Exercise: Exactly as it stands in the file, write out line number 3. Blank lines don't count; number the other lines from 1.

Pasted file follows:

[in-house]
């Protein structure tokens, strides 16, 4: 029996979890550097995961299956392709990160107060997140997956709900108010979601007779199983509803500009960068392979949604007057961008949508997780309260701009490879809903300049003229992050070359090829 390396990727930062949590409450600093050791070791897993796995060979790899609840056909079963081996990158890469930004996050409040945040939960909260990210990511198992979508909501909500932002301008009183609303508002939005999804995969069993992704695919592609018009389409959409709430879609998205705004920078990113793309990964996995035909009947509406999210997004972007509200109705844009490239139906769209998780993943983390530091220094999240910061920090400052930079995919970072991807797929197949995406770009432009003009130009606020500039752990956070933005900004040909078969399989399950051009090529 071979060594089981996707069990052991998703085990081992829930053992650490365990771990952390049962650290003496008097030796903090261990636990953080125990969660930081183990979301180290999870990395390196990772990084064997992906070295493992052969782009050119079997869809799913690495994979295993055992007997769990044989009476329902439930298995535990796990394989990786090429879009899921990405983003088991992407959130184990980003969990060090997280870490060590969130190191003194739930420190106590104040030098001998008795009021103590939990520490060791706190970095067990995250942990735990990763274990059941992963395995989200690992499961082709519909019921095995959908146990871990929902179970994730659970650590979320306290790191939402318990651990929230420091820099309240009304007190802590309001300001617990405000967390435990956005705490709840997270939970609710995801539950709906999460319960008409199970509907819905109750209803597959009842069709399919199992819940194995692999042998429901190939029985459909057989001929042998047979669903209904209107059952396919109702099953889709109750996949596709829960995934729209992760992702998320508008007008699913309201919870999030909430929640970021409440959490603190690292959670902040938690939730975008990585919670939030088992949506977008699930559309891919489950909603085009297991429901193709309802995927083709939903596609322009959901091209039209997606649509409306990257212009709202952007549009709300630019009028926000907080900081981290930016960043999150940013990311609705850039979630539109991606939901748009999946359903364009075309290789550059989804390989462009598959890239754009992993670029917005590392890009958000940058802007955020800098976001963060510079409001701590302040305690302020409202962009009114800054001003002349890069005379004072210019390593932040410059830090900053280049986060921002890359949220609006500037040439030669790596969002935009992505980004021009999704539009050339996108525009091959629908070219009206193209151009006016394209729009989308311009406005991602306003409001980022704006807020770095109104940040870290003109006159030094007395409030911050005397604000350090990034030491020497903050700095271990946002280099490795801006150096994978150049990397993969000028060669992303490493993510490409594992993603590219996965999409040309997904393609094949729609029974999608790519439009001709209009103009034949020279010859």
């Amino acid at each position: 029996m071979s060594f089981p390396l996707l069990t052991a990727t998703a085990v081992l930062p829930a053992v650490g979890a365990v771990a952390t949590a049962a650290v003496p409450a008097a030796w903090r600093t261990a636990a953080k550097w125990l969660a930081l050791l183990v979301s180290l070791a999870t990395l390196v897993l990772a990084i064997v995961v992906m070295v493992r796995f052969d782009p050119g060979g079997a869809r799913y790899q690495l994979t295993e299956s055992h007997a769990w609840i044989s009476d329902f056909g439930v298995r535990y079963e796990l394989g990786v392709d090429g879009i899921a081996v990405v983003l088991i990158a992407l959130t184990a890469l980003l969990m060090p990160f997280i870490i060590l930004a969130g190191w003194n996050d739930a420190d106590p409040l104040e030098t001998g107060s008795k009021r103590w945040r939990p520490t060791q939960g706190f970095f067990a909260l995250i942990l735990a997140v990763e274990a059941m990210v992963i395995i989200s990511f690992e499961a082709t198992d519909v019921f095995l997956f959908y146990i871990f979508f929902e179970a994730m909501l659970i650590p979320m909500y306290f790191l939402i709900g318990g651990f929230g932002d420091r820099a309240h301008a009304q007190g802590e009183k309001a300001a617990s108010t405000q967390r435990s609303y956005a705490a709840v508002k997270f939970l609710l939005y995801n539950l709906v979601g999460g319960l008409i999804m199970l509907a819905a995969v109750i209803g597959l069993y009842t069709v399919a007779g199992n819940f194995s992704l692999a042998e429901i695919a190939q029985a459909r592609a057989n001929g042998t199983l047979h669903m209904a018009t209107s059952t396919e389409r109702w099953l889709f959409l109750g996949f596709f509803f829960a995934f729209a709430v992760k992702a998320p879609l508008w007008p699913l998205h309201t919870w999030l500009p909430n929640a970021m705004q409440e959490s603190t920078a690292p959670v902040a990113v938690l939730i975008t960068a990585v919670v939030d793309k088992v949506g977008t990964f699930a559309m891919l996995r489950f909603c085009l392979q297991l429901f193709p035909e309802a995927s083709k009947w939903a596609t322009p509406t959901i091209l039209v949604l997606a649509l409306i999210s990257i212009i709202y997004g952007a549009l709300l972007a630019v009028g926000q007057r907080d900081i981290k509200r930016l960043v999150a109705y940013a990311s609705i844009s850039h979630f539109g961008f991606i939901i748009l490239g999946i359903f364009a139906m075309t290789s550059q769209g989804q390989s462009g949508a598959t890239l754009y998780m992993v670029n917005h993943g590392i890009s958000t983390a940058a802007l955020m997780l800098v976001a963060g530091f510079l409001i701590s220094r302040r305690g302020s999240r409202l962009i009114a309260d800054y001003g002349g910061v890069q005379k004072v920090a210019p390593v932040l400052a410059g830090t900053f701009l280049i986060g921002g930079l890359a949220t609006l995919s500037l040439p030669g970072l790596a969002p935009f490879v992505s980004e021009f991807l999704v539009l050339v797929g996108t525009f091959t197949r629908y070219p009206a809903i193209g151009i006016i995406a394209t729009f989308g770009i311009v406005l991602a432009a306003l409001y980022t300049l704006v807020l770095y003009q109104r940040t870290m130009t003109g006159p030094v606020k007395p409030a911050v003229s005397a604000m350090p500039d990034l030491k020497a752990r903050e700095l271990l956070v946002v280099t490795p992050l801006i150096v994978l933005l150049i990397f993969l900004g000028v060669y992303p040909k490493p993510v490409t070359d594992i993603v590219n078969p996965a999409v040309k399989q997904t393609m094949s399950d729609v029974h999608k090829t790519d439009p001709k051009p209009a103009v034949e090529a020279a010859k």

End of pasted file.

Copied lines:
């Amino acid at each position: 029996m071979s060594f089981p390396l996707l069990t052991a990727t998703a085990v081992l930062p829930a053992v650490g979890a365990v771990a952390t949590a049962a650290v003496p409450a008097a030796w903090r600093t261990a636990a953080k550097w125990l969660a930081l050791l183990v979301s180290l070791a999870t990395l390196v897993l990772a990084i064997v995961v992906m070295v493992r796995f052969d782009p050119g060979g079997a869809r799913y790899q690495l994979t295993e299956s055992h007997a769990w609840i044989s009476d329902f056909g439930v298995r535990y079963e796990l394989g990786v392709d090429g879009i899921a081996v990405v983003l088991i990158a992407l959130t184990a890469l980003l969990m060090p990160f997280i870490i060590l930004a969130g190191w003194n996050d739930a420190d106590p409040l104040e030098t001998g107060s008795k009021r103590w945040r939990p520490t060791q939960g706190f970095f067990a909260l995250i942990l735990a997140v990763e274990a059941m990210v992963i395995i989200s990511f690992e499961a082709t198992d519909v019921f095995l997956f959908y146990i871990f979508f929902e179970a994730m909501l659970i650590p979320m909500y306290f790191l939402i709900g318990g651990f929230g932002d420091r820099a309240h301008a009304q007190g802590e009183k309001a300001a617990s108010t405000q967390r435990s609303y956005a705490a709840v508002k997270f939970l609710l939005y995801n539950l709906v979601g999460g319960l008409i999804m199970l509907a819905a995969v109750i209803g597959l069993y009842t069709v399919a007779g199992n819940f194995s992704l692999a042998e429901i695919a190939q029985a459909r592609a057989n001929g042998t199983l047979h669903m209904a018009t209107s059952t396919e389409r109702w099953l889709f959409l109750g996949f596709f509803f829960a995934f729209a709430v992760k992702a998320p879609l508008w007008p699913l998205h309201t919870w999030l500009p909430n929640a970021m705004q409440e959490s603190t920078a690292p959670v902040a990113v938690l939730i975008t960068a990585v919670v939030d793309k088992v949506g977008t990964f699930a559309m891919l996995r489950f909603c085009l392979q297991l429901f193709p035909e309802a995927s083709k009947w939903a596609t322009p509406t959901i091209l039209v949604l997606a649509l409306i999210s990257i212009i709202y997004g952007a549009l709300l972007a630019v009028g926000q007057r907080d900081i981290k509200r930016l960043v999150a109705y940013a990311s609705i844009s850039h979630f539109g961008f991606i939901i748009l490239g999946i359903f364009a139906m075309t290789s550059q769209g989804q390989s462009g949508a598959t890239l754009y998780m992993v670029n917005h993943g590392i890009s958000t983390a940058a802007l955020m997780l800098v976001a963060g530091f510079l409001i701590s220094r302040r305690g302020s999240r409202l962009i009114a309260d800054y001003g002349g910061v890069q005379k004072v920090a210019p390593v932040l400052a410059g830090t900053f701009l280049i986060g921002g930079l890359a949220t609006l995919s500037l040439p030669g970072l790596a969002p935009f490879v992505s980004e021009f991807l999704v539009l050339v797929g996108t525009f091959t197949r629908y070219p009206a809903i193209g151009i006016i995406a394209t729009f989308g770009i311009v406005l991602a432009a306003l409001y980022t300049l704006v807020l770095y003009q109104r940040t870290m130009t003109g006159p030094v606020k007395p409030a911050v003229s005397a604000m350090p500039d990034l030491k020497a752990r903050e700095l271990l956070v946002v280099t490795p992050l801006i150096v994978l933005l150049i990397f993969l900004g000028v060669y992303p040909k490493p993510v490409t070359d594992i993603v590219n078969p996965a999409v040309k399989q997904t393609m094949s399950d729609v029974h999608k090829t790519d439009p001709k051009p209009a103009v034949e090529a020279a010859k």